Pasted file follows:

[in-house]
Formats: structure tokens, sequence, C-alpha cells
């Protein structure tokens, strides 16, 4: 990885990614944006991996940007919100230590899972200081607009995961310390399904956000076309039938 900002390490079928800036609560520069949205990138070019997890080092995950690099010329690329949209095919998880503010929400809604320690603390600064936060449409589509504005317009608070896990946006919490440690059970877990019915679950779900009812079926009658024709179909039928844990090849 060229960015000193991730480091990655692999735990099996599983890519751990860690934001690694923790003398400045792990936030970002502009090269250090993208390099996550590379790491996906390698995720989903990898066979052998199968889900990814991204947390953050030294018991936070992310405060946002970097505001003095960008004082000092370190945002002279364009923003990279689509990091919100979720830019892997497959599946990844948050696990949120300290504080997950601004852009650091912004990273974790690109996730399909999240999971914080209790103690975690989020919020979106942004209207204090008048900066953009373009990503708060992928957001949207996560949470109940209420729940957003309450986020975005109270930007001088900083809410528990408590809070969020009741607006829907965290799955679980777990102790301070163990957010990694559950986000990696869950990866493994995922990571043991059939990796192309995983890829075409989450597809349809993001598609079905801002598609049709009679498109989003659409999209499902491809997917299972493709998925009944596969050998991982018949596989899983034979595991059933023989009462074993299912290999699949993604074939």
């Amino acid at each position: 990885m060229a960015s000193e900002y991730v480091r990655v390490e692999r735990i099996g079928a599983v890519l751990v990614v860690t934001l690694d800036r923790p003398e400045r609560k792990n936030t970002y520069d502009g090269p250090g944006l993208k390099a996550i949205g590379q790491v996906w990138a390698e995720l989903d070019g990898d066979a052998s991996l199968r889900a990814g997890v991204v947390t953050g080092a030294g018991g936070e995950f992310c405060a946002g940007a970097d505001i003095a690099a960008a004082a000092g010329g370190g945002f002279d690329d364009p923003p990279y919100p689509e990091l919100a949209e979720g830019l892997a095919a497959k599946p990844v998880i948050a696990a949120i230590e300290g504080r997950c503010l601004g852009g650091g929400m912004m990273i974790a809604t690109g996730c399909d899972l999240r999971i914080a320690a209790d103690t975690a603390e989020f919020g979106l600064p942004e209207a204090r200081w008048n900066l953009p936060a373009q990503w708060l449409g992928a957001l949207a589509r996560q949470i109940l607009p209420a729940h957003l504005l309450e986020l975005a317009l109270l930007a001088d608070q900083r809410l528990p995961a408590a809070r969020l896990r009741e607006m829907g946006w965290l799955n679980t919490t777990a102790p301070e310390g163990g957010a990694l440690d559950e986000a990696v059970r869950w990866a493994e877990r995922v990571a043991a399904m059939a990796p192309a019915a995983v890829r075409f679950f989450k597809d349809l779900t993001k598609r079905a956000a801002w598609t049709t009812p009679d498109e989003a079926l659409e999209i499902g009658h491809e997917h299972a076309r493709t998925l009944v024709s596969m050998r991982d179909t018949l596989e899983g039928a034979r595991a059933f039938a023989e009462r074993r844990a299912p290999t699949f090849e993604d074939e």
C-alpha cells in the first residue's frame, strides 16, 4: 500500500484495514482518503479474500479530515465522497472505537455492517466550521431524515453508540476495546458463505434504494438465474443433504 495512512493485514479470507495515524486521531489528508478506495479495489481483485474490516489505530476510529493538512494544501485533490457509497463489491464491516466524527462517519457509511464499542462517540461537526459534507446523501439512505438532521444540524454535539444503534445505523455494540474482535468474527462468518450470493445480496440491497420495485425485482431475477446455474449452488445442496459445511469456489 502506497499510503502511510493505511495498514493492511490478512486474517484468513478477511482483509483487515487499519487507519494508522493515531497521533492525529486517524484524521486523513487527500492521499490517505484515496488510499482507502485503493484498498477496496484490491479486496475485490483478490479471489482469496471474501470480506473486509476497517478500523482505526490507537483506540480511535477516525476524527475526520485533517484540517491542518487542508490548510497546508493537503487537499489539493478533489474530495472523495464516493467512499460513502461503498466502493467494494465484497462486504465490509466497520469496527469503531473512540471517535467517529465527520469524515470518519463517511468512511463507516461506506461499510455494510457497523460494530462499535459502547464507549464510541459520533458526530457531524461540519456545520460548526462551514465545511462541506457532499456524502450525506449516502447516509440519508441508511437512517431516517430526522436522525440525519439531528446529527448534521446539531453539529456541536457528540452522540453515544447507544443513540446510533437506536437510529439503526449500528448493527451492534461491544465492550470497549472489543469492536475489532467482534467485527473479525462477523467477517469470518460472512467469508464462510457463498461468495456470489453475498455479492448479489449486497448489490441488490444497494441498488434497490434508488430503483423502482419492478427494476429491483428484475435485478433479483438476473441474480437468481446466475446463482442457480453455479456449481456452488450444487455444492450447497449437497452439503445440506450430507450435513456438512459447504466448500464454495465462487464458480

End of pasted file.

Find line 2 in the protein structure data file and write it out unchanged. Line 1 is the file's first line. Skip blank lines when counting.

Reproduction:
Formats: structure tokens, sequence, C-alpha cells